But this timeline also raises questions about the future of the probe itself. Trump has signaled he may replace Attorney General Jeff Sessions after the election, a move that could bring in a new boss for Mueller. Rosenstein also might resign or be fired by Trump after the election.

There’s no indication, though, that Mueller is ready to close up shop, even if he does make some findings, according to former federal prosecutors. Several matters could keep the probe going, such as another significant prosecution or new lines of inquiry. And because Mueller’s investigation has been proceeding quietly, out of the public eye, it’s possible there have been other major developments behind the scenes.

Mueller only recently submitted written questions to Trump’s lawyers regarding potential collusion with Russia, and his team hasn’t yet ruled out seeking an interview with the president, according to one of the U.S. officials. If Trump refused an interview request, Mueller could face the complicated question of whether to seek a grand jury subpoena of the president. The Justice Department has a standing policy that a sitting president can’t be indicted.

After several postponements, Mueller’s team has agreed to a sentencing date for Michael Flynn, Trump’s former national security adviser, who pleaded guilty to one count of making false statements last year. The Dec. 18 date comes more than a year after Mueller secured a cooperation deal with Flynn, suggesting that Mueller’s team has all it needs from him.

Trump’s former campaign chairman, Paul Manafort, struck his own cooperation agreement with Mueller last month, after being convicted at trial in Virginia on eight counts of bank fraud, filing false tax returns and failure to file a foreign bank account. The plea agreement let him avoid a second trial in Washington. The judge in the Virginia trial, who wasn’t part of the plea agreement, has scheduled a sentencing hearing Friday, which could complicate Manafort’s cooperation agreement with Mueller.

Mueller’s prosecutors also have met with Michael Cohen, Trump’s former personal lawyer. Cohen pleaded guilty in New York in August to tax evasion, bank fraud and violations of campaign finance laws. That separate investigation, headed by the U.S. Attorney’s Office in Manhattan, is one of several New York probes involving the Trump Organization, and could ultimately prove to be more damaging to the president than Mueller’s work.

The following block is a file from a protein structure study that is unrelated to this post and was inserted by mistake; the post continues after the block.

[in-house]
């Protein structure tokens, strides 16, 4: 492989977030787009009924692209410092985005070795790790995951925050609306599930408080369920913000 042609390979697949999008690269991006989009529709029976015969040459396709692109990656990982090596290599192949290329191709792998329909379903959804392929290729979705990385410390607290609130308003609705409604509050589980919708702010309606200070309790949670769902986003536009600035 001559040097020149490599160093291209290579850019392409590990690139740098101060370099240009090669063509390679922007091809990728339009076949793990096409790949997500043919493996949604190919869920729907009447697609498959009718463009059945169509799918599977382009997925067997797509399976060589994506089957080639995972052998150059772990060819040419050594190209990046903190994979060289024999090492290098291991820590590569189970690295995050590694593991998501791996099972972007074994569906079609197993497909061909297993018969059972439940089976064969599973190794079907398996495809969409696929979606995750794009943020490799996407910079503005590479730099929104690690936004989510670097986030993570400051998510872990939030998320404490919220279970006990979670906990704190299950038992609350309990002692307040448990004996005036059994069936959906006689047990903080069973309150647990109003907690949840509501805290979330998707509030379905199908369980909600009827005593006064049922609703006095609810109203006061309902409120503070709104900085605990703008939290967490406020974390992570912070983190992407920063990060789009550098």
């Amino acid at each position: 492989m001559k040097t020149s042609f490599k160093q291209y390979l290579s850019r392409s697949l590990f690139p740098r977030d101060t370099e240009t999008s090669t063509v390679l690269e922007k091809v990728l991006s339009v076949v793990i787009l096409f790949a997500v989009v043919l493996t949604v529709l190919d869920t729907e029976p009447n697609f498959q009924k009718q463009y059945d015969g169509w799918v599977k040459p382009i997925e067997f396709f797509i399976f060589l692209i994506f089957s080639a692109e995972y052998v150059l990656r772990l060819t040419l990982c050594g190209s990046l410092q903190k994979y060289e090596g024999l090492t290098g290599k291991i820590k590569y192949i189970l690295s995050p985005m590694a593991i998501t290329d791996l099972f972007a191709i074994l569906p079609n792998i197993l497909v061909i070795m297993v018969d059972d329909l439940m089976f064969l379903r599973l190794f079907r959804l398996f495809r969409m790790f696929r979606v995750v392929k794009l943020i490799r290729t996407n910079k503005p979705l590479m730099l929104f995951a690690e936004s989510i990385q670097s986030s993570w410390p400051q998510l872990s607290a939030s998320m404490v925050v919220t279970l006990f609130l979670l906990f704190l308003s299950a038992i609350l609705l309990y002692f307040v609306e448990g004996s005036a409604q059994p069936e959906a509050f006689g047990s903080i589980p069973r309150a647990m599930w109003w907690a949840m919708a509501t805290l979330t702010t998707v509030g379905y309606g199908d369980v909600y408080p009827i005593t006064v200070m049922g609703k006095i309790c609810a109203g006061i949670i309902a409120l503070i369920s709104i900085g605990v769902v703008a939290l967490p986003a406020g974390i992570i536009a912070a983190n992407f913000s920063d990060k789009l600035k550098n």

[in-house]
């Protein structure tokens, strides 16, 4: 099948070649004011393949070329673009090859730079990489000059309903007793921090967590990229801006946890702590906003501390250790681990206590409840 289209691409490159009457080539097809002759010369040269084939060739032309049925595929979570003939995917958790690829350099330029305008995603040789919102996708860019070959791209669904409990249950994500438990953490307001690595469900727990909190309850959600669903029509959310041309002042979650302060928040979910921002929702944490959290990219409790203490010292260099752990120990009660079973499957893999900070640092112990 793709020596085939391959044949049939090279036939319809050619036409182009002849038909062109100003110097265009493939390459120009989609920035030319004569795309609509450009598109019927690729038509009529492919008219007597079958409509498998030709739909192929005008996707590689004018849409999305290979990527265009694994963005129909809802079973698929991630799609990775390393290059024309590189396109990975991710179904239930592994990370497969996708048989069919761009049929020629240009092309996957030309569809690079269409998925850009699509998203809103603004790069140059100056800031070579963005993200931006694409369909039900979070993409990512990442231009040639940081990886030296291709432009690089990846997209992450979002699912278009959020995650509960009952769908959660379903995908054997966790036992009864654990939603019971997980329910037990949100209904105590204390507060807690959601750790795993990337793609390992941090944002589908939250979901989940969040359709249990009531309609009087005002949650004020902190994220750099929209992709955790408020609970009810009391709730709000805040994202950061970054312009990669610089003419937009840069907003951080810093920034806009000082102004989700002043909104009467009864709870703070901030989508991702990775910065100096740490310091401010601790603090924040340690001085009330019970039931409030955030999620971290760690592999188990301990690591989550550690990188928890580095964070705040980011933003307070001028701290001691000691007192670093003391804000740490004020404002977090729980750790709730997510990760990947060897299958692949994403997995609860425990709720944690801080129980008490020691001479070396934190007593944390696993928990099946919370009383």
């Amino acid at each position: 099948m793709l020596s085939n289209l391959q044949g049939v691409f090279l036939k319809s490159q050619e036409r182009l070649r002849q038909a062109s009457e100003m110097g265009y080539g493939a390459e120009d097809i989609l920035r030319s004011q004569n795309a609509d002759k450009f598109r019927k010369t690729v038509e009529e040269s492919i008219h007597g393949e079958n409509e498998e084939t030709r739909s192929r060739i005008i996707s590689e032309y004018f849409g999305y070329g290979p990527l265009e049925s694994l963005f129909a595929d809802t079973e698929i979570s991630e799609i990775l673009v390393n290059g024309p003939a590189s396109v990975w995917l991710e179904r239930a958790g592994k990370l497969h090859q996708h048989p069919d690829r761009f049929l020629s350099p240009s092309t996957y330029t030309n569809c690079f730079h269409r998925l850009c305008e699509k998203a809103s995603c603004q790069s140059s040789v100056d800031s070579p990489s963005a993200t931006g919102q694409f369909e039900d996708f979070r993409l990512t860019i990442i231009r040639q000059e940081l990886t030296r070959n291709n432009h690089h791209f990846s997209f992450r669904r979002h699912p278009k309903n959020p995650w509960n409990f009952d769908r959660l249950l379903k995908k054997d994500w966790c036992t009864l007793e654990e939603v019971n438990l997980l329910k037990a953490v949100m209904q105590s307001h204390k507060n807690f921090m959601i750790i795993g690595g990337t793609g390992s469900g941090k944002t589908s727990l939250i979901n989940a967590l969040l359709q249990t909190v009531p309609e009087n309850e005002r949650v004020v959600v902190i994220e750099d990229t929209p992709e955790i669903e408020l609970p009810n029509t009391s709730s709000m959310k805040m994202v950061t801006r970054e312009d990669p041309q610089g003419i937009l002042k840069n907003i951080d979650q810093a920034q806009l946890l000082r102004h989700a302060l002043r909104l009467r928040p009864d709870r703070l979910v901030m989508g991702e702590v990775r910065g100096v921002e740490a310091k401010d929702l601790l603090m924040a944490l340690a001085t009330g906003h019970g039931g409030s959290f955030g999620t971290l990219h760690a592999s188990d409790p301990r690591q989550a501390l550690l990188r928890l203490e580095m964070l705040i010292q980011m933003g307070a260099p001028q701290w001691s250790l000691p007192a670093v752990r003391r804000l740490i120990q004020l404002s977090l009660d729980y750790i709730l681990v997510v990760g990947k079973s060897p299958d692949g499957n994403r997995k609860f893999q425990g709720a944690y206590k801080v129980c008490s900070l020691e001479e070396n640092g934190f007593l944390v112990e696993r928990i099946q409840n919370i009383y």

Former federal prosecutors said in recent interviews that Manafort’s plea deal probably advanced Mueller’s timeline for determining whether there was collusion.

Manafort could be assisting Mueller’s team on questions related to whether the Trump campaign changed the Republican party’s stance on Ukraine as part of an understanding with the Russian government, and whether the Russians helped coordinate the release of hacked emails related to Democrat Hillary Clinton with members of Trump’s campaign, said another former prosecutor who asked not to be named.

Manafort is also key to understanding a June 2016 meeting at Trump Tower between Donald Trump Jr. and a group of Russians who had promised damaging information concerning Clinton, the former official said.

Manafort appears to have good material to offer, said Samuel Buell, a former federal prosecutor who teaches at Duke University School of Law. “He’s not going to get that deal unless he can help Mueller make a case against one or more people,” Buell said. Cooperators can’t expect leniency unless they provide “substantial assistance in the prosecution of others,” Buell added, citing sentencing guidelines.